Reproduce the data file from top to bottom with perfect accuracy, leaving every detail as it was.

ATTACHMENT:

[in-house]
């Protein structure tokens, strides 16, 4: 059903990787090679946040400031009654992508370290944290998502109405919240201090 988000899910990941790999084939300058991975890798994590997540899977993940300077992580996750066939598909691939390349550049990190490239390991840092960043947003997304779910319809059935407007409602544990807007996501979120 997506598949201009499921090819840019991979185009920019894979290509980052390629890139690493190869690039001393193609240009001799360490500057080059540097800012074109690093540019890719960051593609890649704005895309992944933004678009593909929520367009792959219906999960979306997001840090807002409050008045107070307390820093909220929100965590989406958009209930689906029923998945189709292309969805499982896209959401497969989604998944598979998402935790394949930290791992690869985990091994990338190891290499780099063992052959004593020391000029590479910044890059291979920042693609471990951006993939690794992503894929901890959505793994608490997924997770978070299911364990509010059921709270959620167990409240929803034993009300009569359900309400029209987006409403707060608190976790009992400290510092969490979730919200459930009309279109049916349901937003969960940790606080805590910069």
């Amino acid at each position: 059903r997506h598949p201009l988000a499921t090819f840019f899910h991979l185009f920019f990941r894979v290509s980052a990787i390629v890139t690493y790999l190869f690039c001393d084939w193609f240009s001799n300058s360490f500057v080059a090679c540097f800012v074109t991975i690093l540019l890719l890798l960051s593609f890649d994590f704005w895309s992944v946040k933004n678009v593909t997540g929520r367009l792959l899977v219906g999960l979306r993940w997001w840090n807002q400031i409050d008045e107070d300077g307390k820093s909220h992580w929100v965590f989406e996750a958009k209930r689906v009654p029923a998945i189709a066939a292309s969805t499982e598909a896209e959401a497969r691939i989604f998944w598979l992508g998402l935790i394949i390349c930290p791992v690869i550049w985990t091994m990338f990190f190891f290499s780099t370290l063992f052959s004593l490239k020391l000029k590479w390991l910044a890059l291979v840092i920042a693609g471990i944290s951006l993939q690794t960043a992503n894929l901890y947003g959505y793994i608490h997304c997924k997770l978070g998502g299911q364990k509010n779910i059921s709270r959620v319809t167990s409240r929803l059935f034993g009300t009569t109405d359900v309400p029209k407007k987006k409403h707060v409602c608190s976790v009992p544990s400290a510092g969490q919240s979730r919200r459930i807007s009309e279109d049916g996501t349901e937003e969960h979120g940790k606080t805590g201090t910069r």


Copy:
[in-house]
């Protein structure tokens, strides 16, 4: 059903990787090679946040400031009654992508370290944290998502109405919240201090 988000899910990941790999084939300058991975890798994590997540899977993940300077992580996750066939598909691939390349550049990190490239390991840092960043947003997304779910319809059935407007409602544990807007996501979120 997506598949201009499921090819840019991979185009920019894979290509980052390629890139690493190869690039001393193609240009001799360490500057080059540097800012074109690093540019890719960051593609890649704005895309992944933004678009593909929520367009792959219906999960979306997001840090807002409050008045107070307390820093909220929100965590989406958009209930689906029923998945189709292309969805499982896209959401497969989604998944598979998402935790394949930290791992690869985990091994990338190891290499780099063992052959004593020391000029590479910044890059291979920042693609471990951006993939690794992503894929901890959505793994608490997924997770978070299911364990509010059921709270959620167990409240929803034993009300009569359900309400029209987006409403707060608190976790009992400290510092969490979730919200459930009309279109049916349901937003969960940790606080805590910069």
């Amino acid at each position: 059903r997506h598949p201009l988000a499921t090819f840019f899910h991979l185009f920019f990941r894979v290509s980052a990787i390629v890139t690493y790999l190869f690039c001393d084939w193609f240009s001799n300058s360490f500057v080059a090679c540097f800012v074109t991975i690093l540019l890719l890798l960051s593609f890649d994590f704005w895309s992944v946040k933004n678009v593909t997540g929520r367009l792959l899977v219906g999960l979306r993940w997001w840090n807002q400031i409050d008045e107070d300077g307390k820093s909220h992580w929100v965590f989406e996750a958009k209930r689906v009654p029923a998945i189709a066939a292309s969805t499982e598909a896209e959401a497969r691939i989604f998944w598979l992508g998402l935790i394949i390349c930290p791992v690869i550049w985990t091994m990338f990190f190891f290499s780099t370290l063992f052959s004593l490239k020391l000029k590479w390991l910044a890059l291979v840092i920042a693609g471990i944290s951006l993939q690794t960043a992503n894929l901890y947003g959505y793994i608490h997304c997924k997770l978070g998502g299911q364990k509010n779910i059921s709270r959620v319809t167990s409240r929803l059935f034993g009300t009569t109405d359900v309400p029209k407007k987006k409403h707060v409602c608190s976790v009992p544990s400290a510092g969490q919240s979730r919200r459930i807007s009309e279109d049916g996501t349901e937003e969960h979120g940790k606080t805590g201090t910069r």